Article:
Erika T. Wurth creates a coming-of-age story that is both gritty and complex in her debut novel, Crazy Horse’s Girlfriend. Set in an impoverished town outside of Denver during the ‘90s, the 16-year-old protagonist, Margaritte, is on a mission. If she can make enough money before she turns 18, she will have the means to seek happiness and stability somewhere away from home. Every night Margaritte sneaks out of her bedroom window at night to sell pot at parties with her cousin. To make matters worse, she has to tell her boyfriend she’s pregnant. Will she be able to get out of her hometown with a child? Should she get an abortion? What will her family think? Will her dad disown her… or worse? Margaritte balances the cumulative weight of these questions as she tries to navigate her daily life without letting anyone in on her secret.
The title, Crazy Horse’s Girlfriend, is a nod toward the Native American war hero, Crazy Horse, implying that Margaritte is also in the midst of conflict, the unlikely protagonist in a “Hero’s Story” structure. But it’s not just Magaritte who is figuratively at war, it’s everyone in town. Most young adult novels fall short of realism, romanticizing youth in an unfair way, where white rich kids go to boarding school and discover their true potential while one character falls off the rails. This book is not like that- there is a sense of relatability here. Even the characters that aren’t as important to the main plot are dealt their own dose of problems, whether it’s exploring sexual orientation, racism, co-dependence, substance abuse, or teenage pregnancy.
Erika T. Worth’s prose is simple and callous. She’s not afraid to sling swear words or uncomfortable situations at her characters in an effort to write about one of the most unsentimental teenage existences in YA history. Being set in the “‘90s”, the novel also serves as a period piece, where cellphones are non-existent, heroin is popular, and mixtapes are king. Adults, especially millennials, are sure to find this novel relatable. Wurth’s characters wear wife beaters from Wal-Mart, listen to Christian Metal and lick the Dorito dust off their fingers. They aren’t overtly sophisticated by any means, and even Mike, Margaritte’s boyfriend who seems to have a picturesque house and family, is not as refined as he appears. Adolescence is not fantasized and this novel does not evoke the mythical “glory days” of being a highschooler, in fact, it turns that stereotype completely on its head.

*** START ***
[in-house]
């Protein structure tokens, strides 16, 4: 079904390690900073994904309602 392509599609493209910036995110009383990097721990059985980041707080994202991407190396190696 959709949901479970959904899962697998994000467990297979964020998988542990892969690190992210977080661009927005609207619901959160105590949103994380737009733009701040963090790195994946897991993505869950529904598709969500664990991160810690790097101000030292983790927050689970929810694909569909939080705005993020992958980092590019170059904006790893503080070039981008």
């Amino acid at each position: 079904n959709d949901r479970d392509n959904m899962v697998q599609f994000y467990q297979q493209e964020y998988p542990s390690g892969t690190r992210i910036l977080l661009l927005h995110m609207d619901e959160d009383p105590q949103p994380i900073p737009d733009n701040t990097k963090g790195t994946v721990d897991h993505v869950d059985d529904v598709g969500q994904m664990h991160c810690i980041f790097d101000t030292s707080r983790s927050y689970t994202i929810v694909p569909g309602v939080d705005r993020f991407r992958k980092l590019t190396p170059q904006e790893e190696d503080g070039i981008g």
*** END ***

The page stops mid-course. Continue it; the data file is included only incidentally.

Crazy Horse’s Girlfriend deals with alcoholism in a way that most young adult novels avoid.
“I wondered why Mom had married Dad. She had told me once that she’d gotten pregnant with me while she was finishing up her teacher’s certification in Denver and after that, he proposed. But that she loved him. That she definitely loved him. She told me about watching Mel Brooks movies together and other artsy stuff like that, about dancing with him by the gulf on a pier in Texas, where her family was from, about how shy and quiet he was. How he held her and told her that she was home on their wedding night. How he drank and though it seemed like he drank a lot, it hadn’t seemed like too much until later, much later, when he began to hit her after I was born.”
Here, alcoholism is treated as a complex issue- Margaritte’s father is not treated as an inherently “bad” person. Wurth may be making less of a statement about the complexities of addiction and more of a statement on the depths of human nature. It is unclear how much of the novel is autobiographical (Wurth being a Native American living outside of Denver), but interpretation and Wurth’s intentions aside, her characters are the people in your neighborhood, your acquaintances, and your family.
Despite each character’s blatant faults, there’s always something frustratingly humanizing about each character that transcends their shortcomings. These characters may be lost somewhere in the outskirts of Denver, Colorado, but they are not lost at heart. There is a softness and tenderness to each, in a way that is not unlike Bonnie Jo Campbell’s characters in American Salvage and less like John Green’s idealized teenagers in Looking for Alaska. Wurth has accomplished a feat that most young adult authors wish that they could- she has realistically portrayed the teenage experience.